Military History | How To Make War | Wars Around the World Rules of Use How to Behave on an Internet Forum
Air Transportation Discussion Board
   Return to Topic Page
Subject: The kink in the 20th century war machine: air transportation
HYPOCENTER    10/7/2006 1:16:26 PM
The capability of how much weight an air transport can carry directly effects designes of all military equipment, from tanks to hummers. It's a trickle down effect. They can't be too heavy or else the transports, well, transport less... which translates into slower reaction time and higher costs. I know new tank and stryker-like vehicle designes were either turned down or made less effective due to strict weight limits. So I ask this question: What is the problem? What is it exactly about air transports, that technology doesn't seem to be helping? What is currently the problem and what will have to be the next technological breakthrough before we can see weight limits dramatically improved? Is it the structural integrity of the aricraft which is the problem or is it that there are no engines available to provide enough thrust -- and that the solution is a breakthrough new engine design?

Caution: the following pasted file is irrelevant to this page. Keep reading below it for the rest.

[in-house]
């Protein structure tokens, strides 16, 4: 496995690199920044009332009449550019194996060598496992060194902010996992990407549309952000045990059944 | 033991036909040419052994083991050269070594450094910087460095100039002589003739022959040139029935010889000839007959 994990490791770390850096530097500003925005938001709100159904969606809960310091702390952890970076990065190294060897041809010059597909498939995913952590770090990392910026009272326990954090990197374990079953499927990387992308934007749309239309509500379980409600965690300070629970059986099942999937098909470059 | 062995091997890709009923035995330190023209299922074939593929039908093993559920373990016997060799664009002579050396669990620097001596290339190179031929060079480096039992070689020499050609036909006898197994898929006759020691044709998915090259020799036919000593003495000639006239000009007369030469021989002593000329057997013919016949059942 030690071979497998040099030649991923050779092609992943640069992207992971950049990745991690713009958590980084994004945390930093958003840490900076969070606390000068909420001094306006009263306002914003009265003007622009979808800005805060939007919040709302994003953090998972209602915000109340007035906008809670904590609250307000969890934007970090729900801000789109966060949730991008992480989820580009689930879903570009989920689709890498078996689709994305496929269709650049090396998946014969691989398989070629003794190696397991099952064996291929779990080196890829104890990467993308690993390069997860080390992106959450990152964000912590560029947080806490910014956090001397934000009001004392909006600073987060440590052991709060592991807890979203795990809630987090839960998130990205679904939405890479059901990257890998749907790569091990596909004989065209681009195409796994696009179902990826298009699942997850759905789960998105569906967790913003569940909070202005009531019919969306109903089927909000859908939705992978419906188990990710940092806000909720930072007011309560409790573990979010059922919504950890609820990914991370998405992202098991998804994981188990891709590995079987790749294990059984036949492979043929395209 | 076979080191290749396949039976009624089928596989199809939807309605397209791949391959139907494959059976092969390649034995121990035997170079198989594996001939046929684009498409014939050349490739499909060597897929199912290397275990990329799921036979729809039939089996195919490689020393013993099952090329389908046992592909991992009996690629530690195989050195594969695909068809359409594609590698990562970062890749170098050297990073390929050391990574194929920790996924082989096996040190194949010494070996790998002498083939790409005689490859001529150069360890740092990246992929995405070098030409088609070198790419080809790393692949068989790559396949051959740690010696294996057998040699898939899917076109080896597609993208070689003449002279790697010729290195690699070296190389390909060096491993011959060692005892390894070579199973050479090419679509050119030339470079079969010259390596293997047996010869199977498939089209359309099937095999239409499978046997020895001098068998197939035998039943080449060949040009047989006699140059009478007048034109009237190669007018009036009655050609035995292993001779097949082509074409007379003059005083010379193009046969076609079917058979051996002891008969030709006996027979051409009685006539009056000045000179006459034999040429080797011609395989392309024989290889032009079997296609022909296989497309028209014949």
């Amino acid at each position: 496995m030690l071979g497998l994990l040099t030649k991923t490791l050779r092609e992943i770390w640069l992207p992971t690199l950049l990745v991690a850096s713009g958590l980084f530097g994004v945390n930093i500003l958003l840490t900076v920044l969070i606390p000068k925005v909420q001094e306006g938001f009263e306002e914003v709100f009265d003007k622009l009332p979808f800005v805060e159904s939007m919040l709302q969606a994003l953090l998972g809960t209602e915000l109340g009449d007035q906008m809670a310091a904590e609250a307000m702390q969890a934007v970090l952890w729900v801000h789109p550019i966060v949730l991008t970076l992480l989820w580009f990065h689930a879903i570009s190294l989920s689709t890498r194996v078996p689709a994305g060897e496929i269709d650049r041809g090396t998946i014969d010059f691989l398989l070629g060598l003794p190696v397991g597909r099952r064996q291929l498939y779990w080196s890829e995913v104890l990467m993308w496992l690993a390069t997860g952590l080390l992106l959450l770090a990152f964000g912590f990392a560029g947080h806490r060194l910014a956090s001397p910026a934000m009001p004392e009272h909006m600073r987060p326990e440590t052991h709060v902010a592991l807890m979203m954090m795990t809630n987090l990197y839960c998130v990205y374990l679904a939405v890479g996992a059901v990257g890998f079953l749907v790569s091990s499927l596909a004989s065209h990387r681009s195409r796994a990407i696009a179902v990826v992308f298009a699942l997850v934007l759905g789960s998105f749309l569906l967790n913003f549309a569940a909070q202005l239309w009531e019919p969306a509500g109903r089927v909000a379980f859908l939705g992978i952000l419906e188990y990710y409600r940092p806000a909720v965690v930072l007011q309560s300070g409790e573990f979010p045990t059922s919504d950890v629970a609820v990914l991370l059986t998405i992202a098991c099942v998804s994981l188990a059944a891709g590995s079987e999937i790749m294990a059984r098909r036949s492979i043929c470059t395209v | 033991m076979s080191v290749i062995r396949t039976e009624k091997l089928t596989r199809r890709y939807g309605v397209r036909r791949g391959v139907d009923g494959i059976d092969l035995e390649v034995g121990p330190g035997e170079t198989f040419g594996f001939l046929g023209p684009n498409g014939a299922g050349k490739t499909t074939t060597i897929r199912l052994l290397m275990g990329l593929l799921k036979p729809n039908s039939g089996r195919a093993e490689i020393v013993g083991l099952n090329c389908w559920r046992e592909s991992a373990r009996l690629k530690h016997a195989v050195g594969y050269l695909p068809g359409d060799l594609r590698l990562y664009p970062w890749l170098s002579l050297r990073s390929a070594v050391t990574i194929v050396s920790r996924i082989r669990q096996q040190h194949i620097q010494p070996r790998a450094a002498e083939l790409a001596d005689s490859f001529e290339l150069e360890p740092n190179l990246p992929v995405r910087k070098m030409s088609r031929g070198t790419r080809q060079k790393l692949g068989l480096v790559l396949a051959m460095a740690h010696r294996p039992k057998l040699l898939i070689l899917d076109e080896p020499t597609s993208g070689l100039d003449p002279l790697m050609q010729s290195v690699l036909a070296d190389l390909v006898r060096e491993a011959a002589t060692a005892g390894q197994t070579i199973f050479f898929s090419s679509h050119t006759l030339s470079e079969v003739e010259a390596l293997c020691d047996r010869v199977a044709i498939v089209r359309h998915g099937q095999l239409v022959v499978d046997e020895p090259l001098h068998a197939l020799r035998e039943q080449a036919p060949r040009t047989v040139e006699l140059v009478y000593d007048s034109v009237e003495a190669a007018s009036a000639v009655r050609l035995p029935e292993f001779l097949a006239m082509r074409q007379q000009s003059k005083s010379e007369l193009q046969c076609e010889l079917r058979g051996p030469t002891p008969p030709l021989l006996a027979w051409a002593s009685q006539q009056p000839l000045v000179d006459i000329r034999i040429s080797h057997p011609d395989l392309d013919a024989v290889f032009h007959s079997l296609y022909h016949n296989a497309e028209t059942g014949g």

Quote    Reply

Show Only Poster Name and Title     Newest to Oldest
B.Smitty       10/7/2006 5:21:27 PM
Aircraft design, development and production is EXPENSIVE and takes a long time.  Replacing the 500 odd C-130s in USAF and Reserves would be a huge undertaking.

The USAF already has two airlifters that can carry any armored vehicle in service - the C-17 and the C-5.  C-17s carried a handful of 70-ton M-1s into northern Iraq during OIF.

IMHO, it's not necessarily the aircraft that's the biggest problem.  It's the nature of likely forward airfields that's the biggest constraint.  These fields have weight and Maximum On Ground (MOG) limits that severly hinder throughput (not to mention being able to push enough fuel to them). 

Frankly, I think the C-130 compatibility is a nice to have, but we're never going to be moving and supporting large numbers of armored vehicles by air, period.  It's more of a niche capability.

 
Quote    Reply

HYPOCENTER       10/7/2006 6:24:11 PM
Well then how else did we get the bulk of our foces over seas in such a short time? Was it mostly by sea, not air?
 
Quote    Reply

doggtag    This was a good solution, but nooooo...   10/7/2006 6:32:15 PM
...we just had to stay with the C-130 (which, back in the day, could haul the Sheridan).
Here was the soltion we could-ve had.
 
 
pics, via TheAviationZone
 
YC-15, via Wikipedia
The one good thing that we got from the YC-15 was that it paved the way for the much larger C-17.
 
YC-14, via Wikipedia
The general layout made production, but in the form of the Antonov An-72/74 "Coaler".
An-72, via Wikipedia
 
Digging into my own library,